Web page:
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# It is still an open question precisely how Hobbes

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It is still an open question precisely how Hobbes  [#permalink]

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18 Aug 2018, 03:06
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It is still an open question precisely how Hobbes conceptualized the state of nature; neither he nor his interpreters have been completely clear. Hobbes offers three scenarios. In De Cive, the state of nature is an empirical physical location in which war ―is perpetuated in its own nature….They of America are examples hereof.In Leviathan, Hobbes appears to conceive of the state of nature as a facet of personality, accessible through introspection or intuition: ―Nosce teipsum, read thyself…whosoever looketh into himself…shall thereby read and know what are the thoughts and passions of all other men.
In De Corpore, Hobbes suggests that principles of human nature can be derived by ratiocination from ―the first part of philosophy, namely, geometry and physics.Among Hobbes scholars consensus lacks regarding how, and indeed whether, these scenarios reconcile. Conclusions seem to change sometimes within a single tract. Within the space of two lines in Konstantin‘s influential Leviathan Logic, the state of nature changes from a mere ―act of imagination into a far more ambitious ―ideal conception.(What is more, Konstantin‘s assertion that the state of nature could never be empirically observed contradicts Hobbes‘s own reference to ―they of America.) LaJoie calls the state of nature a creation of logic, not history,while for Saccente the state of nature is a ―thought-experiment designed not to chronicle the essential condition of humankind, but to illuminate it.
It has long been a commonplace idea that a state of nature is the conceptual starting point of Hobbesian political thought. A war in which ―every man is Enemy to every man‖ chiefly characterizes this state in which, because of limited resources and the absence of any summum bonum to fortify a moral order, anarchy rules and life is never without wantand fear. Even scholars who offer otherwise contrasting readings of Hobbes agree that its foundation is the state of nature. For LaJoie, Hobbes‘s stateof nature ―sets in motion the dominoes of deduction‖ from which ultimately issue the politics proper. Saccente cautions against framing Hobbes‘sthought within an ―architectural analogue according to which the state of nature is the foundation of a structure and civil philosophy is its roof, yetshe too maintains that for Hobbes ―civil philosophy begins with knowledge of human nature.Hobbes presents no exception to the rule that at the outset, every social theorist, whatever else he or she argues, of necessity makes fundamental and seminal assumptions concerning human nature.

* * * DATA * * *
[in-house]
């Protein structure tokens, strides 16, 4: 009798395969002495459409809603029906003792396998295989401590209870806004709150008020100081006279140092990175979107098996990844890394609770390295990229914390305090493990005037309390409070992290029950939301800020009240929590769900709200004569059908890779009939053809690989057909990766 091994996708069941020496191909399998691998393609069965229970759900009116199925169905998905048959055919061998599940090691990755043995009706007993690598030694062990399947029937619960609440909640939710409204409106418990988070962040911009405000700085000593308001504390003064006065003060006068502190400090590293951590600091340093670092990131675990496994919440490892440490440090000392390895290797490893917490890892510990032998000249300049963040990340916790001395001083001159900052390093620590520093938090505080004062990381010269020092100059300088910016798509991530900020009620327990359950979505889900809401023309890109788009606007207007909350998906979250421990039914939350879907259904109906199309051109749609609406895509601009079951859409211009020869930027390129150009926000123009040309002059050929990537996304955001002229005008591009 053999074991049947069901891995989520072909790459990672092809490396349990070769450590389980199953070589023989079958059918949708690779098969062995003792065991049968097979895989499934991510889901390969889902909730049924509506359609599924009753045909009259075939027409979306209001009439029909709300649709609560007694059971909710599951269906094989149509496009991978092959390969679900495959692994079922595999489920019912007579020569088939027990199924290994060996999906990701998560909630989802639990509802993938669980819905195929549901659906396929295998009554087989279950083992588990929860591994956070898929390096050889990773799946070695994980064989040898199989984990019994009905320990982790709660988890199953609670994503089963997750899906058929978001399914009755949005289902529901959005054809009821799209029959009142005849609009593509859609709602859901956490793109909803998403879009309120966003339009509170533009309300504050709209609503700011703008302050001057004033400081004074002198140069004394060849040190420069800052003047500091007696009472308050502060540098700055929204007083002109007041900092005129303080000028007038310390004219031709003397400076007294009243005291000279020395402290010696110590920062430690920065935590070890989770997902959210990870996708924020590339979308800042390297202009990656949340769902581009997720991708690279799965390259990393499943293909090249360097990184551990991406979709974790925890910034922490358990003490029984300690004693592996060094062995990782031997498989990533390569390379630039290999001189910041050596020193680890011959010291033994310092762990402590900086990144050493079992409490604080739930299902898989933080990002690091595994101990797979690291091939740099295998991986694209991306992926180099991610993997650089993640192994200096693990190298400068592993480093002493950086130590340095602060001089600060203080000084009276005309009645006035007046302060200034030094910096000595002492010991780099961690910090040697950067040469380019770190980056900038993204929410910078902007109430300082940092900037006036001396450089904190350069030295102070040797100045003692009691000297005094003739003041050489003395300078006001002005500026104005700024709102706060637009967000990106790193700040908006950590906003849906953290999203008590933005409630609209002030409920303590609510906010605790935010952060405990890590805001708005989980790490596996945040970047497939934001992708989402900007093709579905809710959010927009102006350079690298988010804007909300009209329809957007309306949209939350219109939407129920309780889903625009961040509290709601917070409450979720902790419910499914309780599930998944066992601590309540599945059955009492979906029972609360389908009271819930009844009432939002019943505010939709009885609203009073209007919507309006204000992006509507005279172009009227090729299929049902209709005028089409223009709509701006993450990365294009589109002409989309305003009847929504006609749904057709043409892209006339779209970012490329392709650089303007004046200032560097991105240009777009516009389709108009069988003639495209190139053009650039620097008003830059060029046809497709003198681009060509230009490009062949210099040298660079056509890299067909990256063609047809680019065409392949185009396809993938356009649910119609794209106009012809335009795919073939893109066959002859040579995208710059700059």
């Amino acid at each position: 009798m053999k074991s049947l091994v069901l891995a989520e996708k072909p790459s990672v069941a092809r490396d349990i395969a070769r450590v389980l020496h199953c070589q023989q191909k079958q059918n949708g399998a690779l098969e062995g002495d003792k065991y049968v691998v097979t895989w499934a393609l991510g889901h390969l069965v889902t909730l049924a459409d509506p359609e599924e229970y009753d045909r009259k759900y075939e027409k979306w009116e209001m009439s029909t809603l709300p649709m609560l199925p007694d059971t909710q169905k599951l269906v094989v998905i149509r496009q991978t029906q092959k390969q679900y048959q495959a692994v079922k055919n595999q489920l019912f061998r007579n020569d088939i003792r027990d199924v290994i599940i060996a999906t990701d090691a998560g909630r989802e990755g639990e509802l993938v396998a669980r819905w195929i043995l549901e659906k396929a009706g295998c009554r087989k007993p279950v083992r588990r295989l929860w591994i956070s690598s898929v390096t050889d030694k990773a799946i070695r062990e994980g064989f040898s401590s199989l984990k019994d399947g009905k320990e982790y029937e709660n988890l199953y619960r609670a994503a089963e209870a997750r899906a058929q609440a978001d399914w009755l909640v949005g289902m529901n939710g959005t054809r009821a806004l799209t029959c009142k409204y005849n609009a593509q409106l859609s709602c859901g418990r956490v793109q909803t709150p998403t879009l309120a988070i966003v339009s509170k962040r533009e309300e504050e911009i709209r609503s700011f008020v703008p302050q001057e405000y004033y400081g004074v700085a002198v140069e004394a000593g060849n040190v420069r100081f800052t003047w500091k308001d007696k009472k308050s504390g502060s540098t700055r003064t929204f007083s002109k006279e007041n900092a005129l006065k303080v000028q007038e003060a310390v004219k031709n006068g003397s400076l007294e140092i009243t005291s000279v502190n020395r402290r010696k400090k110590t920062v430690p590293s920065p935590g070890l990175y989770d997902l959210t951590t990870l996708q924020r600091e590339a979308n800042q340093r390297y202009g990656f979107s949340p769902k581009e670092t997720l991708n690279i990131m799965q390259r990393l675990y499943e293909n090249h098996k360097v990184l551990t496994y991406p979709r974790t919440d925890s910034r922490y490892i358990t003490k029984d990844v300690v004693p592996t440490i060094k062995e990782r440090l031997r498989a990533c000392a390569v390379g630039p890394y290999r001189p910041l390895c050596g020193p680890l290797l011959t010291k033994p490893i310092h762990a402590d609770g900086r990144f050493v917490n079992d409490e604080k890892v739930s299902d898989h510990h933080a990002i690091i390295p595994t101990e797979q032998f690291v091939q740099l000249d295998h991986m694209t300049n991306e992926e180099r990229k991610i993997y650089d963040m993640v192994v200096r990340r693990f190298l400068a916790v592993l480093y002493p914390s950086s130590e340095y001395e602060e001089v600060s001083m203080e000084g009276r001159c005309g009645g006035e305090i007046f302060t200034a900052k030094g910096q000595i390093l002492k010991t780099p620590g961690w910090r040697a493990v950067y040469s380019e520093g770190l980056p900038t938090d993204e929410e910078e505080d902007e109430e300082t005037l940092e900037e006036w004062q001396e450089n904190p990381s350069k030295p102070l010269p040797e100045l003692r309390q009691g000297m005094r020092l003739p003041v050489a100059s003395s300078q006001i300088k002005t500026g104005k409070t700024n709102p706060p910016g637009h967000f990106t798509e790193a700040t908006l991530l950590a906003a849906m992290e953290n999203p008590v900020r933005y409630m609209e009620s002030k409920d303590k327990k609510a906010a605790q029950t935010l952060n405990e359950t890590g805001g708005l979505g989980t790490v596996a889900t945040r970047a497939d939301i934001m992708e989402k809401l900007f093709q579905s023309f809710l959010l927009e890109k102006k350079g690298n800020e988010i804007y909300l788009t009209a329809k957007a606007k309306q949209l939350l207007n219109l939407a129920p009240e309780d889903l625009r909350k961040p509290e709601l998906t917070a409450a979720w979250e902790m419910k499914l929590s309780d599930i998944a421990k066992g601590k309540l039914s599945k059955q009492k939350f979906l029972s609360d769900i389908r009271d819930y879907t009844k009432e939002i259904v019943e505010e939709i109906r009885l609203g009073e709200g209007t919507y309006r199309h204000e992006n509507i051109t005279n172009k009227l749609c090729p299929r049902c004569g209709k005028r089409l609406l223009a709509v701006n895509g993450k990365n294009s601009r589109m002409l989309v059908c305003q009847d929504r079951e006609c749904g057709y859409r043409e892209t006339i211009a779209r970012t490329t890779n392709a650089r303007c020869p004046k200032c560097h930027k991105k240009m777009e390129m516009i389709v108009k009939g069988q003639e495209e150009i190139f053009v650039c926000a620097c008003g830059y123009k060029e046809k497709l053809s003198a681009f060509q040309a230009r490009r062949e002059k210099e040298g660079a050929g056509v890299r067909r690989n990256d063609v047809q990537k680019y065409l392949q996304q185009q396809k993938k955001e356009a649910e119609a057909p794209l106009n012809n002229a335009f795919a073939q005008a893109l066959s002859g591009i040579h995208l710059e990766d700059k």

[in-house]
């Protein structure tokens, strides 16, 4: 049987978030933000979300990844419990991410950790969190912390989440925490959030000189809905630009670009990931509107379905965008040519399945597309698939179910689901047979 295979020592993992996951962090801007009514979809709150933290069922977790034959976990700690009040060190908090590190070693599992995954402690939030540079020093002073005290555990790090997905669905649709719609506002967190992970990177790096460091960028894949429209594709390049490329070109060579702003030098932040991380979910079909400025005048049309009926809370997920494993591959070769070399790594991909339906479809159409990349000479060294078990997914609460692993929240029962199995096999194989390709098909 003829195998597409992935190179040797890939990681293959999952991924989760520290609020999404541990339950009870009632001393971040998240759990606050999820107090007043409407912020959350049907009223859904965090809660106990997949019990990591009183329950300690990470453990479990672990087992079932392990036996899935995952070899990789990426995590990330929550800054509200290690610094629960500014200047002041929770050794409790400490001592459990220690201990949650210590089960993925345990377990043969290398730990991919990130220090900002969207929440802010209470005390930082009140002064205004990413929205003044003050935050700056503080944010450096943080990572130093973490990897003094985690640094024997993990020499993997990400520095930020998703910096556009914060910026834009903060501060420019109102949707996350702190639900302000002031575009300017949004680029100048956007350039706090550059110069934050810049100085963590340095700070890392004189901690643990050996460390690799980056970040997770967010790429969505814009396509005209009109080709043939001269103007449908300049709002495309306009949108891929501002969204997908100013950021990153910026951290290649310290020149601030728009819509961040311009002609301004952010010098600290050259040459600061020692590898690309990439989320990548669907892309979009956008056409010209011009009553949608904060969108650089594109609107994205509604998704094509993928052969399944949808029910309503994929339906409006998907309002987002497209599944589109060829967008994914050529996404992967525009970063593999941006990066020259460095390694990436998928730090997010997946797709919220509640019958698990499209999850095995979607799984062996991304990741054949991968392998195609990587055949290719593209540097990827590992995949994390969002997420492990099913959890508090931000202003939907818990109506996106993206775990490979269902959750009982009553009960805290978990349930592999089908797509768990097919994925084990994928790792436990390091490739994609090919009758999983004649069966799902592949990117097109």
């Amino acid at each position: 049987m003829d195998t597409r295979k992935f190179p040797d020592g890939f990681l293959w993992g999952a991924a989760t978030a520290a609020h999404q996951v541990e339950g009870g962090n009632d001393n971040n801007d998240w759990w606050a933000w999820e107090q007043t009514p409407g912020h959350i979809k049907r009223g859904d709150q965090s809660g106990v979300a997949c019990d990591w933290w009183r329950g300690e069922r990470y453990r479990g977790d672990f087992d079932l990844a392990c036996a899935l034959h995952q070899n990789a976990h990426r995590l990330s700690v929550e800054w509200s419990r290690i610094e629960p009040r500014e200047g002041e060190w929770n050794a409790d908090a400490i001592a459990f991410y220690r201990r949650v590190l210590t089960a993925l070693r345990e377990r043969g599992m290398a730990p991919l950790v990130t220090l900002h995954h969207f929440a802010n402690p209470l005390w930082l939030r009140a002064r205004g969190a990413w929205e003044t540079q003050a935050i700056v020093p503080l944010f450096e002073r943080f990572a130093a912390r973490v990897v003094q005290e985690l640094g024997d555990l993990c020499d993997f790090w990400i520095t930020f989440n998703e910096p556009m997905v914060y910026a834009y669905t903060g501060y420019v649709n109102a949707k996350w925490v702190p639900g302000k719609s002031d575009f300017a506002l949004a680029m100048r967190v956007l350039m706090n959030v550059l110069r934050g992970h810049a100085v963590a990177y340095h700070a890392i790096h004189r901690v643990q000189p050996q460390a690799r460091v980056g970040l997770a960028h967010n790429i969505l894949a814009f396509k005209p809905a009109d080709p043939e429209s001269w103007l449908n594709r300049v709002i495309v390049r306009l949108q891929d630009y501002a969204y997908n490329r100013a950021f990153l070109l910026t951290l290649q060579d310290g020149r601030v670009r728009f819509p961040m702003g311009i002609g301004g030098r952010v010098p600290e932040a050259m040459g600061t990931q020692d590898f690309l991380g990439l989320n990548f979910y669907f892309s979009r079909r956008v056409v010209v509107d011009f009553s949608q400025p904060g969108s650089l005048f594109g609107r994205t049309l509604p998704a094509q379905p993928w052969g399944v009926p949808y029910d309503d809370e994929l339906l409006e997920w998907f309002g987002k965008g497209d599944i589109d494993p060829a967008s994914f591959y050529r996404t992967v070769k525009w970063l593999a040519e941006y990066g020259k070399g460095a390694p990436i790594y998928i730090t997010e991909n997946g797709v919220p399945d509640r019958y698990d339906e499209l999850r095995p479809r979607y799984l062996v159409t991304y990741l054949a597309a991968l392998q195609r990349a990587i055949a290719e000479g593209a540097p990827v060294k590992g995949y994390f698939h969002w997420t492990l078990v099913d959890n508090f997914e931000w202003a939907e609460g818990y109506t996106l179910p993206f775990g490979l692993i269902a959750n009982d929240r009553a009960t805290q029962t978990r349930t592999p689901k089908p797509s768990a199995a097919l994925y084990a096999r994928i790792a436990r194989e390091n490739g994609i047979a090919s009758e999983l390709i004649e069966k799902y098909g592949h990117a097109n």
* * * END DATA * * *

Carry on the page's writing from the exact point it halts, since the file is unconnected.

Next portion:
To the extent that it involves a politics—what Hobbes calls civil philosophy—built on a philosophy of human nature, Hobbes‘s thought constitutes a system in which the problems of political life in civil society are intertwined with the basic nature of the human condition. By this view, humankind exists in a universe the entire content of which is no more or less than matter and motion. A strict, raw, nominalist materialism circumscribes reality in this billiard-ball world of efficient causes, which manifest in personality as the passions that drive behaviour.
What is usually termed will is unreal, nothing more than the final derivative of appetite or aversion. To understand the operation of these passions in human behaviour, we are invited by Hobbes to explore a setting in which nothing impedes people‘s acting on appetites and aversions. This setting is, of course, the state of nature. In addition to the absence in this state of any positive law, there is also no natural law in the scholastic sense of providentially-prescribed rational commands of right conduct for everyone. ‗Good‘ is radically individual and utilitarian; it is always and only that to which appetite or aversion drives a person. Possessed of a natural liberty to compete for limited resources and to win what security they can by whatever means they choose, actors in the natural state vie, according to the famous phrase, for ―Power after power, that ceaseth only on Death.

1. Of all of the following, which is NOT addressed by the author in the passage?
A. The relationship between physics and human nature
B. Hobbes‘s basic conception of the nature of universe
C. The role of self-reflection in relation to the principles of human nature
D. The requirements for emergence from the state of nature into civil society
E. Hobbe‘s definition of will

2. Which of the following best characterizes the claim that ―every social theorist,whatever else he or she argues, of necessity makes fundamental and seminal
assumptions concerning human nature?
A. It supports a viewpoint regarded by the author as widespread but groundless.
B. It is at odds with the subsequent claim that Hobbes‘s conception of the state of nature is an open question.
C. It broadens the scope of a claim with which the author agrees.
D. It demonstrates the systemic character of Hobbesian thought.
E. It narrows the views of the author about a particular claim